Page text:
Food For Sex?: An Evolutionary Psychologist On How Humans Came To Create Families

Food For Sex?: An Evolutionary Psychologist On How Humans Came To Create Families
Food For Sex?: An Evolutionary Psychologist On How Humans Came To Create Families

Video: Food For Sex?: An Evolutionary Psychologist On How Humans Came To Create Families

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Video: Evolutionary Psychology: An Introduction - Dr Diana Fleischman 2023, January

There are endless debates about the nature of the origin of the family: some are sure that the specific norms of life in marriage are "natural", and, therefore, obligatory for everyone. Others see any reference to human nature as an attempt to impose outdated patterns. The evolutionary psychologist Pascal Boyer, in his book "Anatomy of Human Communities", explains in detail how kinship developed in the course of natural selection in our distant ancestors. The changes that the human evolutionary branch has undergone over the past two million years explains modern approaches to reproduction, caring for children and the existence of social groups. This is a difficult story, because in the course of human development, several evolutionary processes took place simultaneously, strengthening or weakening each other.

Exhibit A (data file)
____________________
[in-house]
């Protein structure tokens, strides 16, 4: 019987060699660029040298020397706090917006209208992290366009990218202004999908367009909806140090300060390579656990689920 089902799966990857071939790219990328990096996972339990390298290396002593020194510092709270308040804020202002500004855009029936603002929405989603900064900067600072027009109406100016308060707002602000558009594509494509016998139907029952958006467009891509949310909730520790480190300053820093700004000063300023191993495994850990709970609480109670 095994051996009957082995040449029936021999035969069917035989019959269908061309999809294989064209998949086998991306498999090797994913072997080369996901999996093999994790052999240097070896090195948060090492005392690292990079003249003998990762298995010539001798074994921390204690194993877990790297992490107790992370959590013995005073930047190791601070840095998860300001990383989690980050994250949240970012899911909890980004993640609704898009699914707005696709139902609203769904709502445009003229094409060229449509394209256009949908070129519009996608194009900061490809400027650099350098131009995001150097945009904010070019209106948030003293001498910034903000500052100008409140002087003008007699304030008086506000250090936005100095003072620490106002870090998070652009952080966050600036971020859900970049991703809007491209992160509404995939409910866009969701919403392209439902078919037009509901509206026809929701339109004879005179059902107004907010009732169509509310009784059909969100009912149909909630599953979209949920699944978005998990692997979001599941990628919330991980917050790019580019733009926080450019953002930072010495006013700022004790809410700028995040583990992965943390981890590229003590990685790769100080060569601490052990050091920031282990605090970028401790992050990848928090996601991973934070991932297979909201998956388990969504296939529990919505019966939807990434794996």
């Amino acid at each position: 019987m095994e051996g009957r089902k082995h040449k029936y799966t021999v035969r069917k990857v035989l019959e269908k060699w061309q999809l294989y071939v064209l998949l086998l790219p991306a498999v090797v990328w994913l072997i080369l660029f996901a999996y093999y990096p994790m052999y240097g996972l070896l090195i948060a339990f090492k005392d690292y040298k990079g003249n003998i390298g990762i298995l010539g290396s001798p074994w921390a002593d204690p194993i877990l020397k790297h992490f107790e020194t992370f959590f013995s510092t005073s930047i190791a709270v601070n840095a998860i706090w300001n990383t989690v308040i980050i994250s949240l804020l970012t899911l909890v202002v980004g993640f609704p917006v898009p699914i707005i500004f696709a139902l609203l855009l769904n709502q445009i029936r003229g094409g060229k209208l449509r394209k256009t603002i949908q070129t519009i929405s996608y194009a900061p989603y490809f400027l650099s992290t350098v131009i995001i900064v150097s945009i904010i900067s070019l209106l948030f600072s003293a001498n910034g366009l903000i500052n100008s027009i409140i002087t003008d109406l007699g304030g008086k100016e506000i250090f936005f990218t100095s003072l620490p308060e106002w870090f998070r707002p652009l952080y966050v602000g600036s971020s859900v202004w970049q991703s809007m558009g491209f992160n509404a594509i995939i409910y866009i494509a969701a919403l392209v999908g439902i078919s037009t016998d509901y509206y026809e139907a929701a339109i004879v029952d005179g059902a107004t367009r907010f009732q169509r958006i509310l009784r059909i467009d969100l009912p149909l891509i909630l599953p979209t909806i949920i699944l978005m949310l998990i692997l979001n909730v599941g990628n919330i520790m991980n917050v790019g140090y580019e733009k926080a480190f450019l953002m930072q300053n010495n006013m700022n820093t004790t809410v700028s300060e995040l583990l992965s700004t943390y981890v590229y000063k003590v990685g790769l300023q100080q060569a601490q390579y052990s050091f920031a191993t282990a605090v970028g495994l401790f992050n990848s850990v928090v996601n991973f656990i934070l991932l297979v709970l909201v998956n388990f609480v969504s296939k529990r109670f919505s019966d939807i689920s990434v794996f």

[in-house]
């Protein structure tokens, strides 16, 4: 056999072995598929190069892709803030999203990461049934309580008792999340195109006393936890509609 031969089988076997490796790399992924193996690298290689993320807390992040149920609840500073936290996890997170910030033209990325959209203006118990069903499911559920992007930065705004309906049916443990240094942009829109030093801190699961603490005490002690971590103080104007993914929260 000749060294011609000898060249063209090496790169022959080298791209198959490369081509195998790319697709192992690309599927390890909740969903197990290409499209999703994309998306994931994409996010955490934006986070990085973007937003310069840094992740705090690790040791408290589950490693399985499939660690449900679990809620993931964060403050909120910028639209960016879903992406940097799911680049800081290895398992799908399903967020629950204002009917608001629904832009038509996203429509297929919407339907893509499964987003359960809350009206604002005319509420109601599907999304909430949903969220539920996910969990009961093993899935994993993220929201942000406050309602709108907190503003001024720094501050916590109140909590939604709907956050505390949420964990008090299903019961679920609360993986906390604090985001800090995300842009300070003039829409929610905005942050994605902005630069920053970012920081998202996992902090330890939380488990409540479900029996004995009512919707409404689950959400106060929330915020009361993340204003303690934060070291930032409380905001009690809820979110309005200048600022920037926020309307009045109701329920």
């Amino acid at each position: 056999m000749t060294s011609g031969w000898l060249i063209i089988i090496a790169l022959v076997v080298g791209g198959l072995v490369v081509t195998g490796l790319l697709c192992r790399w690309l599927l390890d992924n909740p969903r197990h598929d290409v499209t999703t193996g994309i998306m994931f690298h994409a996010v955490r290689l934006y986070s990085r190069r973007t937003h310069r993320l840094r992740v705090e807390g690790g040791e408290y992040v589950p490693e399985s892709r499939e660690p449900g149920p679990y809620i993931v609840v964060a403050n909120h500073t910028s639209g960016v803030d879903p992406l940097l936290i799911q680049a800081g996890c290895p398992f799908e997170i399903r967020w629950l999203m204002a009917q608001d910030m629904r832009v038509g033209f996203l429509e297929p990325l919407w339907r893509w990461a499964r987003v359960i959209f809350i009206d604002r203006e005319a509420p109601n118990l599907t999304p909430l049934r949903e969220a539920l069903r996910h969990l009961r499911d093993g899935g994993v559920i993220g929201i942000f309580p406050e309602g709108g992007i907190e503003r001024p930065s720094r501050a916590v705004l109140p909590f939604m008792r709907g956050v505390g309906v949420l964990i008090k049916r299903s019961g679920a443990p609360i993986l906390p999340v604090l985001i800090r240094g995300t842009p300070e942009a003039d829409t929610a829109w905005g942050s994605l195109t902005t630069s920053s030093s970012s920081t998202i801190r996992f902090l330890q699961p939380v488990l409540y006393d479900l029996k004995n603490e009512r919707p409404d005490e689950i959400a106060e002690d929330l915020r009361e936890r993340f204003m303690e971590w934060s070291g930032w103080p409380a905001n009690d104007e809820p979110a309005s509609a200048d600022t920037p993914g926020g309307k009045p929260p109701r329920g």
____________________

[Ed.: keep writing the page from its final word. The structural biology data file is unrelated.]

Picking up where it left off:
To unravel these many causal relationships, let’s start with the emergence of the hunt. The gradual development of hunting has had a huge impact on human evolution, as it gave people the opportunity to eat better, providing them not only with more calories, but also fats and proteins, which are less in the composition of plants. Access to more varied food has allowed larger brains with more complex cognitive abilities to develop. Nutrition is critical here, as the brain requires more energy than any other organ.

The human brain of modern anatomical appearance is twice the size of the brain of the preceding Homo habilis.

But why did the brain become more complex? The establishment of social relationships is among the many factors. A sophisticated brain made it possible to track social connections, which facilitated more effective collaboration between people. In addition, a larger brain made hunting more effective, especially for large animals - deer, mammoths, the prey of which required hunters to collect and accumulate large amounts of information about the behavior of potential prey and develop joint techniques to overcome internal fears. A successful hunt provided nutrients that aided the development of the brain to hunt better. This is the first of many examples of positive feedback in the evolutionary process.